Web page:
Clause 8 Podcast: Exclusive Interview with Qualcomm’s Chief IP Counsel

Qualcomm - Robert Giles

Robert Giles took over the Chief IP Counsel role at Qualcomm, the world’s leading wireless technology innovator, in May 2021.  In that role, Giles shepherds a team that is responsible for managing and growing 140,000 IP assets and oversees some of the most high-profile patent disputes in the world. Prior to that, Giles helped lead Qualcomm’s successful efforts in its global litigation with Apple. The litigation blossomed into more than 100 cases around the world before Apple finally agreed to settle.

Key Takeaways from this Episode:

  • Importance of patents for innovation

“[The patent system] allows us to disclose our technology so that other people can build on it. Other companies can then build on some of the R&D efforts that we’ve put in, that our engineers have put in. And so it allows this perpetual growth in R&D instead of keeping it all a trade secret, or much more confined and just trying to do it all ourselves.”

  • What keeps him “up at night”

“The one thing that I think keeps me up – and will always keep me up – is just making sure that we can do everything that we can to produce the strongest patent portfolio, and IP portfolio in general, to support the company.  That’s always going to be in the back of my mind. What else could we be doing? … Obviously, in the patent world, it comes down to very small detail in claim language, right? That can make or break a case. And so [it’s] making sure that people stay hyper focused on all the details that we need to be focused on.”

  • Key to growing a strong patent portfolio

“Everybody has to have the mindset that I’m going to litigate this patent in two years, in five years, so I want to make it as solid as I possibly can at the prosecution phase because that’s where it’s all built. Those are the building blocks that need to be there or else you can’t effectively assert the patent later.”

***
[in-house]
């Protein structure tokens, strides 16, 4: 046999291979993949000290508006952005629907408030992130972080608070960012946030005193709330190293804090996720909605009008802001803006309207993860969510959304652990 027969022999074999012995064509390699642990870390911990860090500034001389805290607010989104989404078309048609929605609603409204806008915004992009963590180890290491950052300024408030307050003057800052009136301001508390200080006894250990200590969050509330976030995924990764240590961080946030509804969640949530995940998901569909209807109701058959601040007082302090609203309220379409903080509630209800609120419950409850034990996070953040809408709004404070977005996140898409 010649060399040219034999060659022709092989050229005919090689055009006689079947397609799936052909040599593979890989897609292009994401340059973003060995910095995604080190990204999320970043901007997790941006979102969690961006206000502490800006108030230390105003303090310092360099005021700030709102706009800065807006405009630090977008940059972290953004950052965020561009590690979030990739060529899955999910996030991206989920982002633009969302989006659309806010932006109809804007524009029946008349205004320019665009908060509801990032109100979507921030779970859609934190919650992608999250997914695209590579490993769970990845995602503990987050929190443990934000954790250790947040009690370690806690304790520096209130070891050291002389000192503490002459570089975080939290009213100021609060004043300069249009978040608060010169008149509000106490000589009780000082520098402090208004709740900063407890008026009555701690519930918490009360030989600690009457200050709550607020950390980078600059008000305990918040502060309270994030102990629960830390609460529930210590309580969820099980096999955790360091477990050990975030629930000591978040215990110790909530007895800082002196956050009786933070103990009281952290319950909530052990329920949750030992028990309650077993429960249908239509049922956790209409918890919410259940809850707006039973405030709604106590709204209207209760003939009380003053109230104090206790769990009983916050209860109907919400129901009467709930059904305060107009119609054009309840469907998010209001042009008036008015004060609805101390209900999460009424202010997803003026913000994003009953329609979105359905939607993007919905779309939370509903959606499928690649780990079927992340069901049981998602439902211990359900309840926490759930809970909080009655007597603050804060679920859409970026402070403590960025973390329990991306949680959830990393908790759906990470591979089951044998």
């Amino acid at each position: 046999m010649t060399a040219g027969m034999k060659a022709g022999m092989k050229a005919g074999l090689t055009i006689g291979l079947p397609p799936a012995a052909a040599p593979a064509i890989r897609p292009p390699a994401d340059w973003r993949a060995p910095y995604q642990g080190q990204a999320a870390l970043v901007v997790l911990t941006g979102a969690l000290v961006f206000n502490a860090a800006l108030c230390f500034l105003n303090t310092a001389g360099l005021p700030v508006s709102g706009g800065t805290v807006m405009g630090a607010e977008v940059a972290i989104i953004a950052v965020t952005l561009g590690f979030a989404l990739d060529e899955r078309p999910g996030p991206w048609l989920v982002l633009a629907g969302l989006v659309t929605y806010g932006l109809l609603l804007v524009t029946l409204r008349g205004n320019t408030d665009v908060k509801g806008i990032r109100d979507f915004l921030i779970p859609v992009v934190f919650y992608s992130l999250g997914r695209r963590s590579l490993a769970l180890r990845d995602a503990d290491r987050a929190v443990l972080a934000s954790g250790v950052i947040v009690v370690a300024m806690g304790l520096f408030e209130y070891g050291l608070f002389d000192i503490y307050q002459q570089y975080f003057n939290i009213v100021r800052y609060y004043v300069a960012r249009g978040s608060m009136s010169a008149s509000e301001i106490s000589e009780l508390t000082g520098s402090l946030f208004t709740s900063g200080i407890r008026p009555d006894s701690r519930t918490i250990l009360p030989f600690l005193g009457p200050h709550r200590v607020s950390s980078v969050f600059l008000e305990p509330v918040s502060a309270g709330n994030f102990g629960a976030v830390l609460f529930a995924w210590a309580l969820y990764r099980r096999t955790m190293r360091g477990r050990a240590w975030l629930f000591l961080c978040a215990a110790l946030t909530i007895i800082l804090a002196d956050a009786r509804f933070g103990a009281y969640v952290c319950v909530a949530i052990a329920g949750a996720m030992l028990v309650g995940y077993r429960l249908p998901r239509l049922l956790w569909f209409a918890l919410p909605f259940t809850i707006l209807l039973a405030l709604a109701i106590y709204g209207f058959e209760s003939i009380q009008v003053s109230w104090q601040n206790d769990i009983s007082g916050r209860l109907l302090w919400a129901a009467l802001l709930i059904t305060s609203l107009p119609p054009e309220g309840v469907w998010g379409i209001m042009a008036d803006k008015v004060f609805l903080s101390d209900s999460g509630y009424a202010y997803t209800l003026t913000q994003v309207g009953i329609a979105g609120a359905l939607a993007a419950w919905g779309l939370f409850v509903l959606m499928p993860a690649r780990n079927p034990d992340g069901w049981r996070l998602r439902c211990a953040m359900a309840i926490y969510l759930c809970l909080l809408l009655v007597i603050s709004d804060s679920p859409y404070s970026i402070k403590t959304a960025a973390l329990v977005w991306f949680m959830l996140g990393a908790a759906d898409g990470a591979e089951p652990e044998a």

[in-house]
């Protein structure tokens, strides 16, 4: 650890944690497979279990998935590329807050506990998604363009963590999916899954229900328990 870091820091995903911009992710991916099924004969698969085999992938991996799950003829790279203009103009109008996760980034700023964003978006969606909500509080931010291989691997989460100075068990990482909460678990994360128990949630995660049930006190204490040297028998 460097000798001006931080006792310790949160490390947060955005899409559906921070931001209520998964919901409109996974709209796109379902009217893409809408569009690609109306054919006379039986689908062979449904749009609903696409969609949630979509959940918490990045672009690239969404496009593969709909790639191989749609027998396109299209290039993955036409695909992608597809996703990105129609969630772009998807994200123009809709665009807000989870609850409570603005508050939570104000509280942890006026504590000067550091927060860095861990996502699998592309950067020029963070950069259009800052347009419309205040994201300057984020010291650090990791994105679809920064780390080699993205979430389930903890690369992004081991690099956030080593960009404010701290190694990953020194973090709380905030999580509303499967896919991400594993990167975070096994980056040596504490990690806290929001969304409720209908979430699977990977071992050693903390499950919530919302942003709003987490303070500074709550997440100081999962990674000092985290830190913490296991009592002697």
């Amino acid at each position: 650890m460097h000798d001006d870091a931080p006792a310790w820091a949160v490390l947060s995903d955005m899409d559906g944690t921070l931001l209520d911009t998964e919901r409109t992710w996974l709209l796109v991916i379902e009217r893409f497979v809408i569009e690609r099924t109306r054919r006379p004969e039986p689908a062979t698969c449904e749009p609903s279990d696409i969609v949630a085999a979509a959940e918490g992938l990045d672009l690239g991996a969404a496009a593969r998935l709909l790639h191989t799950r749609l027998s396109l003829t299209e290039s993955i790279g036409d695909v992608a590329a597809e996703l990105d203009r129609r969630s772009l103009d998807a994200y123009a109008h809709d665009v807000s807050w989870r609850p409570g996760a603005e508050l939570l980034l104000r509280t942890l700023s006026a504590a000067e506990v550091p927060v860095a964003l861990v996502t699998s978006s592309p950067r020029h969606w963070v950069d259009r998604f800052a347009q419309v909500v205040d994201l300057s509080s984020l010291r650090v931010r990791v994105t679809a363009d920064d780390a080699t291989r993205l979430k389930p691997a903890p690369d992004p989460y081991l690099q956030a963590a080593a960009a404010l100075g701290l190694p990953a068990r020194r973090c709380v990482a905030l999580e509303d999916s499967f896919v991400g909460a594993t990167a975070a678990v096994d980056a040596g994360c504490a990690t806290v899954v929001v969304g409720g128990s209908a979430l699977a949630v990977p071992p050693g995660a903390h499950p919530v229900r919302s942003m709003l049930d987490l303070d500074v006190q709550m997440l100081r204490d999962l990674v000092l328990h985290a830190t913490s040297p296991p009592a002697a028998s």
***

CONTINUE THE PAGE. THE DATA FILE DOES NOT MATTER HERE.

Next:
• On injunctions for standard-essential patents (SEPs)

“There’s definitely clear situations where [injunctions] should be allowed. When you have a potential licensee that’s obviously running out the clock and not acting in good faith –  there is a good faith requirement there, both on the licensee side and the licensor side. And if they’re not acting in good faith, if they’re found to infringe valid patents, and they’ve also been found not to be a willing licensee in that situation, it’s very clear that an injunction should issue. And so I don’t think that injunction should be taken off the table altogether.”

  • Why Qualcomm is sharing its story

“I think for a long time people didn’t realize how much we’ve contributed to the industry. We’ve been kind of behind the scenes…The technology that we develop enables different ecosystems to thrive, and different kinds of applications to exist. If you think about it, getting into that transition from 3G to 4G, and the advancements in 4G, and some of the advancements in positioning that we were pioneering without all of that fundamental, underlying work that Qualcomm has put in, you wouldn’t have apps like Uber. You wouldn’t have these other kinds of ecosystems that have been built off of the top of it..”

  •   Whether implementers’ claims about royalty stacking, over-declaration, and invalidity of SEPs have any merit

“Jonathan Barnett has … empirically demonstrated that the price of the technology that people are licensing is actually much lower than he would expect from his analysis. And so, I think, quite to the contrary, I haven’t seen any evidence that there is a royalty stacking problem.”

“[I]f you’re going to make an assumption though that a certain subset of a large portfolio is invalid or not infringed, don’t you have to make the corollary to that? Which is, you assume that then a good chunk of the portfolio is valid and infringed, and that you need to take a license to it. So I think discounts on large portfolios just under that context don’t make a lot of sense.”

  • How to succeed in the IP field

“Enjoy the work that you’re doing at the time you’re doing it, and do it well. If you do those things […] it opens up doors that you may not have thought would be there.”

 

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